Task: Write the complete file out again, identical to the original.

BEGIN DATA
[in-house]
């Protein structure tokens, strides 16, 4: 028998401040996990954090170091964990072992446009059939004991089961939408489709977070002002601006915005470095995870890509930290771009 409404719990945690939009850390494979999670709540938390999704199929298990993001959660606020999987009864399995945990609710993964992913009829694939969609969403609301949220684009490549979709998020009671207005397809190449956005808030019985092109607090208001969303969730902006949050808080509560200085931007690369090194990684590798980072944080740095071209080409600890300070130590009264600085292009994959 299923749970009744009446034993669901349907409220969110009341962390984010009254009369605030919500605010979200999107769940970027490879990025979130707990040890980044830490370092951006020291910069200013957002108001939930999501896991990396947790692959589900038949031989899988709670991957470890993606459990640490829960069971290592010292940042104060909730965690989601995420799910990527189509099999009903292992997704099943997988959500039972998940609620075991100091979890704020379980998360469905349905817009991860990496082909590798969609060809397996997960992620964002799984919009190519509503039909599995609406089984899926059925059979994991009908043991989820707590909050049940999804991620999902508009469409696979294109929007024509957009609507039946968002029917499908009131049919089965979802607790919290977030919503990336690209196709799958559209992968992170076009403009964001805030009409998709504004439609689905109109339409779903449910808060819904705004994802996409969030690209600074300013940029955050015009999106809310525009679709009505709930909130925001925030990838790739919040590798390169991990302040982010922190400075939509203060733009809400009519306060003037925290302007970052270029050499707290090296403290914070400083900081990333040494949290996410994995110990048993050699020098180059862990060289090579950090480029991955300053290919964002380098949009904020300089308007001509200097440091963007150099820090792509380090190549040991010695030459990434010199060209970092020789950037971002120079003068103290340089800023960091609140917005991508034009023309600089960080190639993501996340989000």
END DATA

[in-house]
């Protein structure tokens, strides 16, 4: 028998401040996990954090170091964990072992446009059939004991089961939408489709977070002002601006915005470095995870890509930290771009 409404719990945690939009850390494979999670709540938390999704199929298990993001959660606020999987009864399995945990609710993964992913009829694939969609969403609301949220684009490549979709998020009671207005397809190449956005808030019985092109607090208001969303969730902006949050808080509560200085931007690369090194990684590798980072944080740095071209080409600890300070130590009264600085292009994959 299923749970009744009446034993669901349907409220969110009341962390984010009254009369605030919500605010979200999107769940970027490879990025979130707990040890980044830490370092951006020291910069200013957002108001939930999501896991990396947790692959589900038949031989899988709670991957470890993606459990640490829960069971290592010292940042104060909730965690989601995420799910990527189509099999009903292992997704099943997988959500039972998940609620075991100091979890704020379980998360469905349905817009991860990496082909590798969609060809397996997960992620964002799984919009190519509503039909599995609406089984899926059925059979994991009908043991989820707590909050049940999804991620999902508009469409696979294109929007024509957009609507039946968002029917499908009131049919089965979802607790919290977030919503990336690209196709799958559209992968992170076009403009964001805030009409998709504004439609689905109109339409779903449910808060819904705004994802996409969030690209600074300013940029955050015009999106809310525009679709009505709930909130925001925030990838790739919040590798390169991990302040982010922190400075939509203060733009809400009519306060003037925290302007970052270029050499707290090296403290914070400083900081990333040494949290996410994995110990048993050699020098180059862990060289090579950090480029991955300053290919964002380098949009904020300089308007001509200097440091963007150099820090792509380090190549040991010695030459990434010199060209970092020789950037971002120079003068103290340089800023960091609140917005991508034009023309600089960080190639993501996340989000």